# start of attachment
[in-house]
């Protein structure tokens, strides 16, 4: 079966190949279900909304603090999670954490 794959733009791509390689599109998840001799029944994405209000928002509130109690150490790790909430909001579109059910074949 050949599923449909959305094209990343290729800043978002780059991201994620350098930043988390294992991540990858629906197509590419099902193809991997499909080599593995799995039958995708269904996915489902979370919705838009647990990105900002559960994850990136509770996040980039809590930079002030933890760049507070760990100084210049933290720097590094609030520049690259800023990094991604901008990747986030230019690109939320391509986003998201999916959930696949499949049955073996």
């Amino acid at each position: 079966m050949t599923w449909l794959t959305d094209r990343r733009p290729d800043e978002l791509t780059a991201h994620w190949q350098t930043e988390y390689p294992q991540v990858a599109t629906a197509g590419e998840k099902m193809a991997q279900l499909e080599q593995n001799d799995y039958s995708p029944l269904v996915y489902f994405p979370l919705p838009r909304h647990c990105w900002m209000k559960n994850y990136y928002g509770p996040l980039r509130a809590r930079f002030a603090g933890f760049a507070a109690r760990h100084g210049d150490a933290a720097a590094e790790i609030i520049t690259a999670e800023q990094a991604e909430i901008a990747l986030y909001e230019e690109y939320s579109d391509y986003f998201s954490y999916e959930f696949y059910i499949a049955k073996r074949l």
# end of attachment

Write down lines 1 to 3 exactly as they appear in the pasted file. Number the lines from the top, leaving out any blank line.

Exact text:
[in-house]
């Protein structure tokens, strides 16, 4: 079966190949279900909304603090999670954490 794959733009791509390689599109998840001799029944994405209000928002509130109690150490790790909430909001579109059910074949 050949599923449909959305094209990343290729800043978002780059991201994620350098930043988390294992991540990858629906197509590419099902193809991997499909080599593995799995039958995708269904996915489902979370919705838009647990990105900002559960994850990136509770996040980039809590930079002030933890760049507070760990100084210049933290720097590094609030520049690259800023990094991604901008990747986030230019690109939320391509986003998201999916959930696949499949049955073996």
């Amino acid at each position: 079966m050949t599923w449909l794959t959305d094209r990343r733009p290729d800043e978002l791509t780059a991201h994620w190949q350098t930043e988390y390689p294992q991540v990858a599109t629906a197509g590419e998840k099902m193809a991997q279900l499909e080599q593995n001799d799995y039958s995708p029944l269904v996915y489902f994405p979370l919705p838009r909304h647990c990105w900002m209000k559960n994850y990136y928002g509770p996040l980039r509130a809590r930079f002030a603090g933890f760049a507070a109690r760990h100084g210049d150490a933290a720097a590094e790790i609030i520049t690259a999670e800023q990094a991604e909430i901008a990747l986030y909001e230019e690109y939320s579109d391509y986003f998201s954490y999916e959930f696949y059910i499949a049955k073996r074949l």